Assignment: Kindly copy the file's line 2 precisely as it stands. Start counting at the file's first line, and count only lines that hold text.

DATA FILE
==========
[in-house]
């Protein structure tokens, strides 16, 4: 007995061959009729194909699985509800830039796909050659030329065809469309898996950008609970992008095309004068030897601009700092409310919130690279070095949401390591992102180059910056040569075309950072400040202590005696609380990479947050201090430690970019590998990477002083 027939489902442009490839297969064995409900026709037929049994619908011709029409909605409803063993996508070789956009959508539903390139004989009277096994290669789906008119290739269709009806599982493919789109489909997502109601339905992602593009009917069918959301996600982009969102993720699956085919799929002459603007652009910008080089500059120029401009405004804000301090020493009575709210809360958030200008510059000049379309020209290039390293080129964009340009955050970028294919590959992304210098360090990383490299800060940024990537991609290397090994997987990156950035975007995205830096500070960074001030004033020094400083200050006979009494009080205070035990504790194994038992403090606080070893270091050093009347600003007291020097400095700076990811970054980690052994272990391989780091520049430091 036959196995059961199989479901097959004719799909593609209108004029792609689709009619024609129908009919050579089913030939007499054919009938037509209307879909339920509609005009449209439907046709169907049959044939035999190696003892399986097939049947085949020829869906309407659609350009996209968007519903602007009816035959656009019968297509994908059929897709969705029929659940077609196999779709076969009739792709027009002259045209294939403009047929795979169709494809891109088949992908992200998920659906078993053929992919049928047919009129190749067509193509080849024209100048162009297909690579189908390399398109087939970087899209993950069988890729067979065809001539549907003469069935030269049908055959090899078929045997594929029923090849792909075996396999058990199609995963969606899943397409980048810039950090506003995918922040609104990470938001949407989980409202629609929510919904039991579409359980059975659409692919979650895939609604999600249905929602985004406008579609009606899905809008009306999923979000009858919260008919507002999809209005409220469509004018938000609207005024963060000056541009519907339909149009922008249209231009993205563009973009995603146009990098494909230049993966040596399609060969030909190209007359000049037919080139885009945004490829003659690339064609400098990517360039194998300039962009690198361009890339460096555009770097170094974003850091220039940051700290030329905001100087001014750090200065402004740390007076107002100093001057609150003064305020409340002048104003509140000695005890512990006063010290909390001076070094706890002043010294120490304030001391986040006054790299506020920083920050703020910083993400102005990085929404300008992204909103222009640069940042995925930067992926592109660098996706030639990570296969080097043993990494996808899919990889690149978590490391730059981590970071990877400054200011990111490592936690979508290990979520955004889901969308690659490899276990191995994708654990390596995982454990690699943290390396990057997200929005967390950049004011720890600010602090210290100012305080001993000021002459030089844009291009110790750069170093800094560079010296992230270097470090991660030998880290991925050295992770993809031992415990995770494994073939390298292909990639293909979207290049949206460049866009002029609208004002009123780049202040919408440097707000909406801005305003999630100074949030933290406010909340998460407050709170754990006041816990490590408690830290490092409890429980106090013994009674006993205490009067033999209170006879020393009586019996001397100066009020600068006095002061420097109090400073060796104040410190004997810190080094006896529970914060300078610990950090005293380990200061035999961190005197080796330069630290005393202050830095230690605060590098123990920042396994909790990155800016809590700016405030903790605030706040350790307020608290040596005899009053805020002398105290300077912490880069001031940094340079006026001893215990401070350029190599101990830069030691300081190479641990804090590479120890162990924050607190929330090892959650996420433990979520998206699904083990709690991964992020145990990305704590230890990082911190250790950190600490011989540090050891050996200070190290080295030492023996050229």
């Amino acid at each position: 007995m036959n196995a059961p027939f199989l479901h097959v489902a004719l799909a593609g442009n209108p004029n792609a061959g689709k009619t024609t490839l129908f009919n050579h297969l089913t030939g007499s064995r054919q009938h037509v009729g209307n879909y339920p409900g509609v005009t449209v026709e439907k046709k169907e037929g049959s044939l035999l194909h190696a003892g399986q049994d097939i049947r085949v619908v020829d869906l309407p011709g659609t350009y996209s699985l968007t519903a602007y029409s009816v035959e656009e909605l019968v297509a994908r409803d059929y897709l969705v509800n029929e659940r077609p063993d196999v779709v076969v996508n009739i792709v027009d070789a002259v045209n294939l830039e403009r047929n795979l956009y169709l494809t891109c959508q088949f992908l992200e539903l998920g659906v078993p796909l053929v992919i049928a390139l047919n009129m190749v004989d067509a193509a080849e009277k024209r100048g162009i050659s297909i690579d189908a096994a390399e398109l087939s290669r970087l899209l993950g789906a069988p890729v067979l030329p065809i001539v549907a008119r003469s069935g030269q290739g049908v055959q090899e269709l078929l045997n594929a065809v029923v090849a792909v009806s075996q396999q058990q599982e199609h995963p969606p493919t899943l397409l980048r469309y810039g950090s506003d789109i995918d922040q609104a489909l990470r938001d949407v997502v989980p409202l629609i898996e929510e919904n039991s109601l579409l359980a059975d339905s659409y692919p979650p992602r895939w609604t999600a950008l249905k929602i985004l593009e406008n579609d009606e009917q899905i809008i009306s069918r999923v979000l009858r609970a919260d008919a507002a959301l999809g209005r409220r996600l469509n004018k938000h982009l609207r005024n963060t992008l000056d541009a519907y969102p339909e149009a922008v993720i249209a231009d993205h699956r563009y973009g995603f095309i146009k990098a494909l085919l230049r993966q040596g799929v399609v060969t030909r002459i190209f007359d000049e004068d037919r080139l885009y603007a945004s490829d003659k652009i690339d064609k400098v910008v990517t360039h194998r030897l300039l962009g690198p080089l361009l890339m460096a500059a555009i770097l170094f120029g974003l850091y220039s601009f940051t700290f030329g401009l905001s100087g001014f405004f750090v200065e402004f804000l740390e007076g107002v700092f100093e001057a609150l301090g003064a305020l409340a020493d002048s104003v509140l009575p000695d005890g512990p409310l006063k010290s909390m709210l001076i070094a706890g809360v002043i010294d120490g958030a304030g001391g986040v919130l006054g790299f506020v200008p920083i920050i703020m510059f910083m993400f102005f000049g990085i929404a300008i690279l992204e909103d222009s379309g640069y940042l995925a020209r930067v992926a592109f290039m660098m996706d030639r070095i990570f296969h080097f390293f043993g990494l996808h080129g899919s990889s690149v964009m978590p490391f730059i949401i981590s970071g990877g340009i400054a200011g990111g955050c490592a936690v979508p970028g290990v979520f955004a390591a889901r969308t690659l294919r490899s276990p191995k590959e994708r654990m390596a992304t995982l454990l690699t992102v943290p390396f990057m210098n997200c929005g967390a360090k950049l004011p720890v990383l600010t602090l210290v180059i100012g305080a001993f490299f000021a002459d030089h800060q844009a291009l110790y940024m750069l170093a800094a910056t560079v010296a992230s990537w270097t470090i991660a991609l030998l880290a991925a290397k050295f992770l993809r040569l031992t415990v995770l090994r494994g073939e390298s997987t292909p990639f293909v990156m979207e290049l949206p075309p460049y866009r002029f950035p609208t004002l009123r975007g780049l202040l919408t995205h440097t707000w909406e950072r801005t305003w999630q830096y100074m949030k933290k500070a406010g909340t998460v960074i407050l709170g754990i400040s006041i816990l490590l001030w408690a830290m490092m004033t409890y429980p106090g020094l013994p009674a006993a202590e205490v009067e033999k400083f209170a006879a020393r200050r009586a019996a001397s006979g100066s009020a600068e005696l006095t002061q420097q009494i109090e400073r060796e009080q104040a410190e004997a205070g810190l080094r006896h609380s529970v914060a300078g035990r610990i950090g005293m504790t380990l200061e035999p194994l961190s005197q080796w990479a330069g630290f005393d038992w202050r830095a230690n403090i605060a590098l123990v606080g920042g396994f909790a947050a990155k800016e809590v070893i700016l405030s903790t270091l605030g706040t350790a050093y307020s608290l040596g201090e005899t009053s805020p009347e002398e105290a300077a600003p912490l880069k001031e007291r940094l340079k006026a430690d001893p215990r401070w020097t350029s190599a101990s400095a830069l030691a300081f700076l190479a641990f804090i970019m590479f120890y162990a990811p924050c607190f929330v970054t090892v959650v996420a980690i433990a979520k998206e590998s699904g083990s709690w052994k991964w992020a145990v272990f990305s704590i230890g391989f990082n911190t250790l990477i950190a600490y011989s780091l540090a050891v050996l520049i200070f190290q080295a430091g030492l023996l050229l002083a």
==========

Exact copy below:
């Protein structure tokens, strides 16, 4: 007995061959009729194909699985509800830039796909050659030329065809469309898996950008609970992008095309004068030897601009700092409310919130690279070095949401390591992102180059910056040569075309950072400040202590005696609380990479947050201090430690970019590998990477002083 027939489902442009490839297969064995409900026709037929049994619908011709029409909605409803063993996508070789956009959508539903390139004989009277096994290669789906008119290739269709009806599982493919789109489909997502109601339905992602593009009917069918959301996600982009969102993720699956085919799929002459603007652009910008080089500059120029401009405004804000301090020493009575709210809360958030200008510059000049379309020209290039390293080129964009340009955050970028294919590959992304210098360090990383490299800060940024990537991609290397090994997987990156950035975007995205830096500070960074001030004033020094400083200050006979009494009080205070035990504790194994038992403090606080070893270091050093009347600003007291020097400095700076990811970054980690052994272990391989780091520049430091 036959196995059961199989479901097959004719799909593609209108004029792609689709009619024609129908009919050579089913030939007499054919009938037509209307879909339920509609005009449209439907046709169907049959044939035999190696003892399986097939049947085949020829869906309407659609350009996209968007519903602007009816035959656009019968297509994908059929897709969705029929659940077609196999779709076969009739792709027009002259045209294939403009047929795979169709494809891109088949992908992200998920659906078993053929992919049928047919009129190749067509193509080849024209100048162009297909690579189908390399398109087939970087899209993950069988890729067979065809001539549907003469069935030269049908055959090899078929045997594929029923090849792909075996396999058990199609995963969606899943397409980048810039950090506003995918922040609104990470938001949407989980409202629609929510919904039991579409359980059975659409692919979650895939609604999600249905929602985004406008579609009606899905809008009306999923979000009858919260008919507002999809209005409220469509004018938000609207005024963060000056541009519907339909149009922008249209231009993205563009973009995603146009990098494909230049993966040596399609060969030909190209007359000049037919080139885009945004490829003659690339064609400098990517360039194998300039962009690198361009890339460096555009770097170094974003850091220039940051700290030329905001100087001014750090200065402004740390007076107002100093001057609150003064305020409340002048104003509140000695005890512990006063010290909390001076070094706890002043010294120490304030001391986040006054790299506020920083920050703020910083993400102005990085929404300008992204909103222009640069940042995925930067992926592109660098996706030639990570296969080097043993990494996808899919990889690149978590490391730059981590970071990877400054200011990111490592936690979508290990979520955004889901969308690659490899276990191995994708654990390596995982454990690699943290390396990057997200929005967390950049004011720890600010602090210290100012305080001993000021002459030089844009291009110790750069170093800094560079010296992230270097470090991660030998880290991925050295992770993809031992415990995770494994073939390298292909990639293909979207290049949206460049866009002029609208004002009123780049202040919408440097707000909406801005305003999630100074949030933290406010909340998460407050709170754990006041816990490590408690830290490092409890429980106090013994009674006993205490009067033999209170006879020393009586019996001397100066009020600068006095002061420097109090400073060796104040410190004997810190080094006896529970914060300078610990950090005293380990200061035999961190005197080796330069630290005393202050830095230690605060590098123990920042396994909790990155800016809590700016405030903790605030706040350790307020608290040596005899009053805020002398105290300077912490880069001031940094340079006026001893215990401070350029190599101990830069030691300081190479641990804090590479120890162990924050607190929330090892959650996420433990979520998206699904083990709690991964992020145990990305704590230890990082911190250790950190600490011989540090050891050996200070190290080295030492023996050229």